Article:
World War II might have officially ended in 1945 but the ongoing turmoil and retribution that Ian Buruma portrays is chilling. The violence of the aggressors, the violence too of the humiliated underdog, the rape and murder of German women particularly brutal as is the fact that after the war Jews returning home were often set on, even murdered after discovering that no-one was going to give back their homes and possessions. Besides all this violence and hatred there were the first signs of a better life to come as the foundations were laid for democratic institutions, better health and, with the birth of the United Nations, an attempt to put an end to warring nations.
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Many books have been written, and continue to be written, about the Second World War: military histories, histories of the Holocaust, the war in Asia, or collaboration and resistance in Europe. Few books have taken a close look at the immediate aftermath of the worldwide catastrophe. Drawing on hundreds of eye-witness accounts and personal stories, this sweeping book examines the seven months (in Europe) and four months (in Asia) that followed the surrender of the Axis powers, from the fate of Holocaust survivors liberated from the concentration camps, and the formation of the state of Israel, to the incipient civil war in China, and the allied occupation of Japan. It was a time when terrible revenge was taken on collaborators and their former masters; of ubiquitous black markets, war crime tribunals; and the servicing of millions of occupation troops, former foes in some places, liberators in others. But Year Zero is not just a story of vengeance. It was also a new beginning, of democratic restorations in Japan and West Germany, of social democracy in Britain and of a new world order under the United Nations. If construction follows destruction, Year Zero describes that extraordinary moment in between, when people faced the wreckage, full of despair, as well as great hope. An old world had been destroyed; a new one was yet to be built.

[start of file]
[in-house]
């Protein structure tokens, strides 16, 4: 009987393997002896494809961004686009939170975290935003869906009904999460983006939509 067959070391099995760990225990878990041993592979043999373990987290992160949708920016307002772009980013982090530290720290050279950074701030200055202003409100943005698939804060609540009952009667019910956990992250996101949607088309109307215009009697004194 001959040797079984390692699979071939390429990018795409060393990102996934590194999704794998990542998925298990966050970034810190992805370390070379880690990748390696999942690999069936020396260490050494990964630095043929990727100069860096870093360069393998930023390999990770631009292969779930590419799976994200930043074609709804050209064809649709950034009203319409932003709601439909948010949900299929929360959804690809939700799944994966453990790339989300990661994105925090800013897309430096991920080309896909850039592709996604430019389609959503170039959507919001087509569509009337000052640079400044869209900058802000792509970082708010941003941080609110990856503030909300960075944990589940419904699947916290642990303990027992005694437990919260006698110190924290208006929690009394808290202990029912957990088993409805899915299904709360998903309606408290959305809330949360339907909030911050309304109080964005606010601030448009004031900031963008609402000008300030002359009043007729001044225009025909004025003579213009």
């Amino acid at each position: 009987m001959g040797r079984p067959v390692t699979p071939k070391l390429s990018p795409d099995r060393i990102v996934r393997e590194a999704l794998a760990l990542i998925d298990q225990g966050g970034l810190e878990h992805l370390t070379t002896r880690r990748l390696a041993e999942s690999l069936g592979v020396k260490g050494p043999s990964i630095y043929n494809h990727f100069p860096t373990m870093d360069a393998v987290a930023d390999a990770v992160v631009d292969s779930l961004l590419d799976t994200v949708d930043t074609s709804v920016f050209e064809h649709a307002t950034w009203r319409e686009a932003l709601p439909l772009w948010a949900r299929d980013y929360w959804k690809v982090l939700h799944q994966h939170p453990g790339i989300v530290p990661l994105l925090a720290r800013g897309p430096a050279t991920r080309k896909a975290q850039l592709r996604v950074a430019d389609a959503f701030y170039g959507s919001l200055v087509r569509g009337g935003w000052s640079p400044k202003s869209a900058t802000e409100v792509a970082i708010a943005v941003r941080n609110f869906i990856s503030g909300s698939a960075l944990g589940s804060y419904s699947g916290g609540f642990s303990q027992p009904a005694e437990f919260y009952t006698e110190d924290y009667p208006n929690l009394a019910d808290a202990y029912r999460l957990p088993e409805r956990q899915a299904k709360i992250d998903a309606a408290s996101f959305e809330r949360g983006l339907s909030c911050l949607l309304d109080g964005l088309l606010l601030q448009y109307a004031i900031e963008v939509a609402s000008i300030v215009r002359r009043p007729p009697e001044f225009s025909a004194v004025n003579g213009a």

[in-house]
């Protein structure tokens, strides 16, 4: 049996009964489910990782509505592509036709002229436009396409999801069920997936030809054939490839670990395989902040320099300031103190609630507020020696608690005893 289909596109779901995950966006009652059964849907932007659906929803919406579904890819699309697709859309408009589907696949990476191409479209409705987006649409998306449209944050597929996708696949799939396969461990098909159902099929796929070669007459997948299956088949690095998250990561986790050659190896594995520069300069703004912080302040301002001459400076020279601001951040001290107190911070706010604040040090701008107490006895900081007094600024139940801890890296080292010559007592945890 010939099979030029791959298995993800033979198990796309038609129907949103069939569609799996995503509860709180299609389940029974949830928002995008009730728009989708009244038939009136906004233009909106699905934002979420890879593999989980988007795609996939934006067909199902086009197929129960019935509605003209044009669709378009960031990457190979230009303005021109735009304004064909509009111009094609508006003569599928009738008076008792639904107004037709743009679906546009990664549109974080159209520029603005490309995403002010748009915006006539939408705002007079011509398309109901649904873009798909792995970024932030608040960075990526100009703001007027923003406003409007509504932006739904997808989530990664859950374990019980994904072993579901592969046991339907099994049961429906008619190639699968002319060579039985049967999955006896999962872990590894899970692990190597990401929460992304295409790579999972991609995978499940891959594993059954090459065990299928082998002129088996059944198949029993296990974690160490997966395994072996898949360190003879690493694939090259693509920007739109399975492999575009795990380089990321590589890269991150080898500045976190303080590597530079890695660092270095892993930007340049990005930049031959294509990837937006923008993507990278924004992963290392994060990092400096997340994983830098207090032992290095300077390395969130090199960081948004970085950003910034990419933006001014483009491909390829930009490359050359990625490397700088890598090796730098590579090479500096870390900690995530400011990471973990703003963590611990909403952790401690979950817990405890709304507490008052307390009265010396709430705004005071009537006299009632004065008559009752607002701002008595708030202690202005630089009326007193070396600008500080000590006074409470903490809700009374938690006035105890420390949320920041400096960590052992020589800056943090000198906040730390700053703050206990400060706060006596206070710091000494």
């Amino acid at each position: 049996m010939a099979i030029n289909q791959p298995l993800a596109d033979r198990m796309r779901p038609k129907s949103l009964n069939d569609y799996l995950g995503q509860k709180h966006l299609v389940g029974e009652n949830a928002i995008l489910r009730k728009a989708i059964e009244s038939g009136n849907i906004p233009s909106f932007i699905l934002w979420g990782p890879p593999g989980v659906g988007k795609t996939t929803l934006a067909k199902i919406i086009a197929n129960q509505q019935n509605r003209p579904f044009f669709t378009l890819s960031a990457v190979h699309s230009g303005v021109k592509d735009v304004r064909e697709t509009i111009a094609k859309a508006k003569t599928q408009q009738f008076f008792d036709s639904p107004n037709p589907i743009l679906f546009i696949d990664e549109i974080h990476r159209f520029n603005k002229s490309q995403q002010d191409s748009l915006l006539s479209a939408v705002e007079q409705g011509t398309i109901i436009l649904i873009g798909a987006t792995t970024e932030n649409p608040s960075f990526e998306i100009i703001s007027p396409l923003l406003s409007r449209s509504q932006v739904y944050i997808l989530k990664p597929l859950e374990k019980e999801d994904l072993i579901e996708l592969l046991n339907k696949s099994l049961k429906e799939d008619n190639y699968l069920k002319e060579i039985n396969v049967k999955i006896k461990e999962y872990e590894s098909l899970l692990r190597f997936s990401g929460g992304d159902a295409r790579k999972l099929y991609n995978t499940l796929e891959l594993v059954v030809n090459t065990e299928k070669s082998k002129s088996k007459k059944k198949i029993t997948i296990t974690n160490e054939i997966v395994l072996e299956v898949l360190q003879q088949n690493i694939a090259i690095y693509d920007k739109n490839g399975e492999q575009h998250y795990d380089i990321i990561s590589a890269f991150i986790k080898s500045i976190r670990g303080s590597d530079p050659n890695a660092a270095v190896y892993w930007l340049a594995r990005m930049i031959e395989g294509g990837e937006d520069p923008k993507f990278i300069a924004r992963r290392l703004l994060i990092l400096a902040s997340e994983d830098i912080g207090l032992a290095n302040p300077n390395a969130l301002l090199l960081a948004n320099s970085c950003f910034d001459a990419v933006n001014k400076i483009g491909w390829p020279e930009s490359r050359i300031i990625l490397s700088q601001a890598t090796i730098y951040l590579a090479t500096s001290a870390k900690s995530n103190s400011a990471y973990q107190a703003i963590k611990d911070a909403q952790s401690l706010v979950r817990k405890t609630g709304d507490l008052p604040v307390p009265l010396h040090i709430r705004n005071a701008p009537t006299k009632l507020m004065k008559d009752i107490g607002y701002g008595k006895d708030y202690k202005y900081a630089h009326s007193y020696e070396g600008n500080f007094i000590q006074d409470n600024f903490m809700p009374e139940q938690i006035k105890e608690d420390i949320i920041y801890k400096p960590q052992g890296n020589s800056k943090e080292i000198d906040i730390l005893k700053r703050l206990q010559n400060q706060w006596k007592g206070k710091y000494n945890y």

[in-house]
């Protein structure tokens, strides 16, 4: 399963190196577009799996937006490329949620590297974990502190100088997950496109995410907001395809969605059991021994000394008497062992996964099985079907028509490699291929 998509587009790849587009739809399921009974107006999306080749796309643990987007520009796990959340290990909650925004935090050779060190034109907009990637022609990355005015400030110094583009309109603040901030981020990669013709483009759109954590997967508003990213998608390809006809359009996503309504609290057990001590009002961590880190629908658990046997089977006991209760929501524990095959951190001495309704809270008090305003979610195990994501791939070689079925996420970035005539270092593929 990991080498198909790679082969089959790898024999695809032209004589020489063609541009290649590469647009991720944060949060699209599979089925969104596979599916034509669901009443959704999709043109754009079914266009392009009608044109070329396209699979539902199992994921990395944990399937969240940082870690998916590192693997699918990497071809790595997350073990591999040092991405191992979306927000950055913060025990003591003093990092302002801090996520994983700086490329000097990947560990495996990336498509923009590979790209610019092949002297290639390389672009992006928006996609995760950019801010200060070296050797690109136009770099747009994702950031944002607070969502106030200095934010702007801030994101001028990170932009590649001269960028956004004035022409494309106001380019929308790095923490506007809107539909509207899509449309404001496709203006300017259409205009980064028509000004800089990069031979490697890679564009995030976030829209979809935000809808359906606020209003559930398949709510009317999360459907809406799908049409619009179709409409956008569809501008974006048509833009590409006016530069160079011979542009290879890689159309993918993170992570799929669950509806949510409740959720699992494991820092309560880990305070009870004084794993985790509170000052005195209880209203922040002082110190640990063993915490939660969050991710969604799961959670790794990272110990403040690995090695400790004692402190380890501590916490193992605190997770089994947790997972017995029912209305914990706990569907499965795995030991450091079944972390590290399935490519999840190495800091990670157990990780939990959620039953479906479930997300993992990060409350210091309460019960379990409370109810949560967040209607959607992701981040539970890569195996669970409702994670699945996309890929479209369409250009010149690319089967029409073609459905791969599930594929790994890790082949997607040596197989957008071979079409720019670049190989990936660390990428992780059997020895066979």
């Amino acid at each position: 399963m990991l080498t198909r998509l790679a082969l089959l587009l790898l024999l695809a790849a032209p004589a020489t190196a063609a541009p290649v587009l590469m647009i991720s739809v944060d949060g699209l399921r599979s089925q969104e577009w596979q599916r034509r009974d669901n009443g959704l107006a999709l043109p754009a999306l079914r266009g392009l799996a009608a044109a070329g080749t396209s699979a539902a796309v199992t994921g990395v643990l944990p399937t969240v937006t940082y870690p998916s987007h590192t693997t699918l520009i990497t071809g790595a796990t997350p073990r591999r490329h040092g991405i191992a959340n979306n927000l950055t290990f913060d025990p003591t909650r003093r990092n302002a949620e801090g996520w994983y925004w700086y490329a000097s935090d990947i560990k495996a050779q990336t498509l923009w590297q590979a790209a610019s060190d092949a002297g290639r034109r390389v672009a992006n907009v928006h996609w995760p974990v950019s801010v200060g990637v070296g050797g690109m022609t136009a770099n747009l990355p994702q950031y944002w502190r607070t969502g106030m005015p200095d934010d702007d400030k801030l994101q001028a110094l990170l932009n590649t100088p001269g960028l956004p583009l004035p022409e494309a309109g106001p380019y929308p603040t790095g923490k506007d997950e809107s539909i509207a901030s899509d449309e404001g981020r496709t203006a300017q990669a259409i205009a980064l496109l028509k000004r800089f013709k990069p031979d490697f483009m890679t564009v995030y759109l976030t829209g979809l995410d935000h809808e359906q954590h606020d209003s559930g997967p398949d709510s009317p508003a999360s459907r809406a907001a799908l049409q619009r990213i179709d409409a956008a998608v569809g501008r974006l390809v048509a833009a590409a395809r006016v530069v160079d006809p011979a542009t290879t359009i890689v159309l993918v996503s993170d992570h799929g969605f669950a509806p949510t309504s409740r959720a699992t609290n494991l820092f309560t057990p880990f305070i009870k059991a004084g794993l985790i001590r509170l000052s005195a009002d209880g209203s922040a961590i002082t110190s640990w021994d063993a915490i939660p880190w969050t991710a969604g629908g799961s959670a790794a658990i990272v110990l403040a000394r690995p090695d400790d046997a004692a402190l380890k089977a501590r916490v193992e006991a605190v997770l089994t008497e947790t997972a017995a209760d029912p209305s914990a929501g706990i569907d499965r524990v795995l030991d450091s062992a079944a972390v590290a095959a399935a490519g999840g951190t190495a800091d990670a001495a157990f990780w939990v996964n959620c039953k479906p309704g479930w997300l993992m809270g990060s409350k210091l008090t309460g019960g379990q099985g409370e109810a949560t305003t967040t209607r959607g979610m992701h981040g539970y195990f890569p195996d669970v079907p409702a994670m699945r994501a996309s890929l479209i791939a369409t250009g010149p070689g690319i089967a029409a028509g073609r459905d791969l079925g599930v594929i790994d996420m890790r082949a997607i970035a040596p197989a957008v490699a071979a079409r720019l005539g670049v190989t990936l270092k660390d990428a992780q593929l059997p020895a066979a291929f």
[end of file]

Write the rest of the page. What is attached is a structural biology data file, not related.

In 1945, the war was over, rebuilding lives, putting ruined cities back together, and assessing the true toll of a global war could begin. So, too, could retribution, punishment and the settling of scores. Buruma looks in detail at that year that was uch a paradox. He tells a nuanced tale set amongst the ruins of the world, of how the peoples of the world viewed the onset of peace, and whether they saw it as a peace to end all wars or a lull before new fighting erupted.
Publication date: 04/09/2014
Publisher: Atlantic Books
|Publication date:||4th September 2014|
|Genres:||Biography / Autobiography, eBook Favourites, History,|
Ian Buruma is currently Luce Professor at Bard College, New York. His previous books include Voltaire’s Coconuts, The Missionary and the Libertine, The Wages of Guilt, Inventing Japan, God’s Dust and Bad Elements, Occidentalism (Atlantic 2004) and Murder in Amsterdam (Atlantic 2006). Author photo © Stefan HeijendaelMore About Ian Buruma